We really don't think about it, in the same way we don't think about breathing. There are almost 8 billion individuals breathing the same atmosphere as you. To get some scale, the next person you see, think about them, their life's worth of experience, their biases, beliefs, ideas. Just like you. Think about these thoughts, and internalize how momentous an accomplishment each individual life is.

    Once you think you've pondered this enough, next time you're in public, look at all the people around you. Next time you're at a concert.

    After you've experienced a great deal of humanity packed into one space, think about all the people you have ever SEEN. You dont have to have met them, you don't even have to have paid any attention to them, just think about them for a second. Now consider that all the people you've ever seen in your life are still only a tiny fraction of the worlds population.

    Alternatively, just google for pictures of 8 billion things.

    "But the wacky soap just looks like a waste of time, and people project that onto the whole movement."

    You know what they say: "Never judge a book by its cover."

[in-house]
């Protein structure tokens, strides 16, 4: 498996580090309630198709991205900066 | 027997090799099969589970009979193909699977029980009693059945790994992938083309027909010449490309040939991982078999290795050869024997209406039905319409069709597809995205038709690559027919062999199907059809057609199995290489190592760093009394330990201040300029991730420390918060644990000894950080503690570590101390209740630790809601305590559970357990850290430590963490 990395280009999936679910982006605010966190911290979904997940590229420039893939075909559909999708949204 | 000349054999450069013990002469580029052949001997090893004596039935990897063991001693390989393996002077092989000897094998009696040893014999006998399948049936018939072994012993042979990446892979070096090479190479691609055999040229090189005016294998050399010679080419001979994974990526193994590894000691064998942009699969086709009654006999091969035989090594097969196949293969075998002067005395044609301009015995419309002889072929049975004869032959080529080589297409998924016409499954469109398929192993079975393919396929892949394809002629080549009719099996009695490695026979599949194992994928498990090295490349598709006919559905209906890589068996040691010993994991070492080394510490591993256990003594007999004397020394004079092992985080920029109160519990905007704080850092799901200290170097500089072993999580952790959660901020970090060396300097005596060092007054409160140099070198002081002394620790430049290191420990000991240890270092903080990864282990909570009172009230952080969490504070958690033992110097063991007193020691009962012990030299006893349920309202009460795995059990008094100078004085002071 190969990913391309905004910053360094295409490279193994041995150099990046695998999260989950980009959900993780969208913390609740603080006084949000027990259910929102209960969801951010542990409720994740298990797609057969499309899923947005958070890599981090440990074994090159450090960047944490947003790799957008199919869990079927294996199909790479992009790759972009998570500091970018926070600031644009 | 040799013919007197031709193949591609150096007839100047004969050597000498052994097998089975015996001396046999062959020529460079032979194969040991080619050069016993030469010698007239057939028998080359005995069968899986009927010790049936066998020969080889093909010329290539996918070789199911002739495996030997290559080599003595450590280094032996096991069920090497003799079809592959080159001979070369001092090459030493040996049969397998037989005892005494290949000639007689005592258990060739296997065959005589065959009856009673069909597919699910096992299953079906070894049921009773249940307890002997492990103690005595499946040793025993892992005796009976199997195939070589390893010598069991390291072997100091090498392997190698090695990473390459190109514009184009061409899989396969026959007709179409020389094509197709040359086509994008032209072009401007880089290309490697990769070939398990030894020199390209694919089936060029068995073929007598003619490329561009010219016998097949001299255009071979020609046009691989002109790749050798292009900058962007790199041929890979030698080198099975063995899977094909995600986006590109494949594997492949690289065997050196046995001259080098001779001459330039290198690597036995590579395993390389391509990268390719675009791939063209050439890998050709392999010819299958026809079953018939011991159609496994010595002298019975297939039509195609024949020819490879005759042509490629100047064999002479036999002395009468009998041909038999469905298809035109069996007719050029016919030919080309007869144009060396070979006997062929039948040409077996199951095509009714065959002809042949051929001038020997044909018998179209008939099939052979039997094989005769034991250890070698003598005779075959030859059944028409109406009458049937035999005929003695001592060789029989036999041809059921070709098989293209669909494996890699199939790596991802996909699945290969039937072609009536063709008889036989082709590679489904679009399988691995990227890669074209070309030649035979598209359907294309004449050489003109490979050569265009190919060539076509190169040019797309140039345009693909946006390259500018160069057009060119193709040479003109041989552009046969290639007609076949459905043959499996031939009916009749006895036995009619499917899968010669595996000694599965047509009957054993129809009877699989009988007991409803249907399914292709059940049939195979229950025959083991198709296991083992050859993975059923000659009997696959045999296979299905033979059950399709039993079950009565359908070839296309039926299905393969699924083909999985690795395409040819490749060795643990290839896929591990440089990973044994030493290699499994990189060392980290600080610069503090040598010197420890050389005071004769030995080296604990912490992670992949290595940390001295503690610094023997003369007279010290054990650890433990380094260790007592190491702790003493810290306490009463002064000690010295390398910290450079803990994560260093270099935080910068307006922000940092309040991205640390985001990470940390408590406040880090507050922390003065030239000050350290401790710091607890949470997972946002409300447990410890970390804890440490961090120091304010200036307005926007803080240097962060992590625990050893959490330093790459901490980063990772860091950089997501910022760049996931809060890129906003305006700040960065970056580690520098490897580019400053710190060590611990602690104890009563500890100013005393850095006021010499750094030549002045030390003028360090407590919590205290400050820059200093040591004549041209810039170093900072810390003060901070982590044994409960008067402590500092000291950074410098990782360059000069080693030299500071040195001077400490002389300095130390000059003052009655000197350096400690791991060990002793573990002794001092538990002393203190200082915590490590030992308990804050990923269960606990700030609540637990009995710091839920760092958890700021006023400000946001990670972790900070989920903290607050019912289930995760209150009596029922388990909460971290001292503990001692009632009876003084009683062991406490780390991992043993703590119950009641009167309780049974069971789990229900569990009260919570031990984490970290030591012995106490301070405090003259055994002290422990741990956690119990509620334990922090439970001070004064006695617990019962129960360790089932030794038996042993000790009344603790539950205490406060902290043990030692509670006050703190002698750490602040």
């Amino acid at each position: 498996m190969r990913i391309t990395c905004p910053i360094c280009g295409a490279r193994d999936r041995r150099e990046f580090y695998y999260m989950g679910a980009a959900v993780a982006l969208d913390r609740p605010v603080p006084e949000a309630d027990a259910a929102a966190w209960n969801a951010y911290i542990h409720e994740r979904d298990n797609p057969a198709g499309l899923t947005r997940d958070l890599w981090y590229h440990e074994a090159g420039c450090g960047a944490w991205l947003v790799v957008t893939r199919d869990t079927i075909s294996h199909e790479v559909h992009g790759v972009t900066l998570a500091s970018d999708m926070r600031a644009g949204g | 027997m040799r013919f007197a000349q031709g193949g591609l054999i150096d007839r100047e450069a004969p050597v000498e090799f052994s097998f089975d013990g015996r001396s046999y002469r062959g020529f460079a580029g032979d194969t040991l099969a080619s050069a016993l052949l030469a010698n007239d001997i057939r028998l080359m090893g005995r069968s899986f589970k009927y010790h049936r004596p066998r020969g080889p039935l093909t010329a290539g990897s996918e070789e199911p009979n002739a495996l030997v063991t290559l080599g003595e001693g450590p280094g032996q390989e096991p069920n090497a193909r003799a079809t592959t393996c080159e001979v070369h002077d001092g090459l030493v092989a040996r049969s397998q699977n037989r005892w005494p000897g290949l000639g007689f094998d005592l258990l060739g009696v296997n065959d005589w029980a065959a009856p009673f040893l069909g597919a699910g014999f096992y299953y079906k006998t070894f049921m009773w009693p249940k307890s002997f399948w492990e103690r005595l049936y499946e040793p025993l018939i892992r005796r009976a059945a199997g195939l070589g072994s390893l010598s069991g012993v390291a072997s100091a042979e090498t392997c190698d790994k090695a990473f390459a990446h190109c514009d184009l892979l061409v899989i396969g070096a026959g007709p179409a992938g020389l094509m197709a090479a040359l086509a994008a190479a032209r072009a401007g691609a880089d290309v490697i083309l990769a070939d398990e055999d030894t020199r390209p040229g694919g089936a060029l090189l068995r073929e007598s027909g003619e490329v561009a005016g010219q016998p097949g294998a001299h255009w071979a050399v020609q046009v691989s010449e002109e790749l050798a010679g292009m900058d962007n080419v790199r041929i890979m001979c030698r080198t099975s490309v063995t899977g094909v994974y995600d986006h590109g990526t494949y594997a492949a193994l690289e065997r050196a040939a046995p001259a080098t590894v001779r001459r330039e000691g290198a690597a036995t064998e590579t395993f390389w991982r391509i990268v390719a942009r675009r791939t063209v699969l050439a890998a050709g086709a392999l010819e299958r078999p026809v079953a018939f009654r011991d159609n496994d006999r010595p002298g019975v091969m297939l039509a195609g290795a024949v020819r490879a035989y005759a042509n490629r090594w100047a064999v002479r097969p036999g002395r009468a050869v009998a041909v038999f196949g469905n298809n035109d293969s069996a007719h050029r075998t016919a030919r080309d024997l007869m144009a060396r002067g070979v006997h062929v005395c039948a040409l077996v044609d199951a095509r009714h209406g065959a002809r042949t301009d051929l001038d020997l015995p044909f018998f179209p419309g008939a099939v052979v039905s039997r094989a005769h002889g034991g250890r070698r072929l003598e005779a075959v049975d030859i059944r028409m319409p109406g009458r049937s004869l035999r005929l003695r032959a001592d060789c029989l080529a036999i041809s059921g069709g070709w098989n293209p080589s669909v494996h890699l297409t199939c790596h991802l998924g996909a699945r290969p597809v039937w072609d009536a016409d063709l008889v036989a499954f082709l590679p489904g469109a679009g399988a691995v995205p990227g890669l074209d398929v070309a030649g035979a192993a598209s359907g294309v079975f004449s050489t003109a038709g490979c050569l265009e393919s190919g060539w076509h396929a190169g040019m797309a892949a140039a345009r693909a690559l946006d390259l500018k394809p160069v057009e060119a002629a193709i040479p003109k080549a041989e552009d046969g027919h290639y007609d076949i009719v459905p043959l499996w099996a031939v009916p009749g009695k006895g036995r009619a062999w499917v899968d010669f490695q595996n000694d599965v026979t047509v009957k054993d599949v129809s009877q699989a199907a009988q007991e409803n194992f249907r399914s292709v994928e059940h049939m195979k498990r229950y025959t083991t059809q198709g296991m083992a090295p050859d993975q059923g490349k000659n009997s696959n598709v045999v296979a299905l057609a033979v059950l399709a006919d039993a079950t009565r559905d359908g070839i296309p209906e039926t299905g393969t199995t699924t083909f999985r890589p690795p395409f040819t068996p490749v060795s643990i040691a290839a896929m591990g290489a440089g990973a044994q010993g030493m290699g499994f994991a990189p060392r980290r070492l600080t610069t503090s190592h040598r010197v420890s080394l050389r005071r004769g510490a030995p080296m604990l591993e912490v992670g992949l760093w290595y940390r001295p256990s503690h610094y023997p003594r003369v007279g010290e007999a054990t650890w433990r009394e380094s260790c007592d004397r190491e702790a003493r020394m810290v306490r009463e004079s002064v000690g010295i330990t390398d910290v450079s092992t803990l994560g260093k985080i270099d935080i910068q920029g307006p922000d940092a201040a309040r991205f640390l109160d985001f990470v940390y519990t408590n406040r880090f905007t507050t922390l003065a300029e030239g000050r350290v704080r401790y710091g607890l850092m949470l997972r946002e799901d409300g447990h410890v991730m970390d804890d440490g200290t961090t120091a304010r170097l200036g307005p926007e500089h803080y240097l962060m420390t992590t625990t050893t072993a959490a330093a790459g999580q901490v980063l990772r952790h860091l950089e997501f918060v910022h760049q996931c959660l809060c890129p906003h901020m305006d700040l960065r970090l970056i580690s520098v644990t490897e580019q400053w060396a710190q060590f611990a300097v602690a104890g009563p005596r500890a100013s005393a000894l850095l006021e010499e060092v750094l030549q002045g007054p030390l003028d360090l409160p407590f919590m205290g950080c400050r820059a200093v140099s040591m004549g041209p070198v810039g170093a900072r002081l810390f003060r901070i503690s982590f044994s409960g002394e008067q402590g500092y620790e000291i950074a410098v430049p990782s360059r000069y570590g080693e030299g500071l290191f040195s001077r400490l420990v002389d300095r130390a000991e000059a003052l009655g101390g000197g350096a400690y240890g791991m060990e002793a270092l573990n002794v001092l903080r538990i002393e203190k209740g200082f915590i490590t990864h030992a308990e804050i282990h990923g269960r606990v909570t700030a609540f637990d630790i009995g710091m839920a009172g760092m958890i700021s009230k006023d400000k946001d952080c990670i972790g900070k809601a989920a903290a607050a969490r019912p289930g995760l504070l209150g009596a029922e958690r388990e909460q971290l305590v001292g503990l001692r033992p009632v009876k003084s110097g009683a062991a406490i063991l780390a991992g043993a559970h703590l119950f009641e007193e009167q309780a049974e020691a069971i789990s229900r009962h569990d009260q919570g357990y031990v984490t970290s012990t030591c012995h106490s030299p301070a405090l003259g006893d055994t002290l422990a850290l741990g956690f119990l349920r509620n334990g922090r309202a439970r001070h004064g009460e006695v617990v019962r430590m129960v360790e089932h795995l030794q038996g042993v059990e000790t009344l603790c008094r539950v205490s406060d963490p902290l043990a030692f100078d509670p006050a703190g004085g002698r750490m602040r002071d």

But I think you're right. People judge and generalize, especially when those generalizations are built upon their own judgements. (See what I did there?)

    Also, the psychic praxis of projection is an extremely interesting subject. (I dont know if anyone else is interested in it though, so I will refrain from continuing my already ostensibly long-winded post)

    -Be Fearless, Choose Love.

  36. Hi BFCL! I have stuff going on in other posts, but I will tell you that while some of the "green" movement is great, much is simply a political agenda (very secular humanist in nature). My husband works with "clean energy" (solar, etc.), and prefers that term. He is very much in the know, and he is not on the left and thinks most of the "green" movement is simply political.

    As for Truth in general, I wrote here on the differences between a relativist viewpoint, and a Catholic viewpoint, FYI:


  37. Sorry...I'm still stuck on 'exfoliating body cleanser'. That sounds so ew. But I'm just a guy. What do I know? :)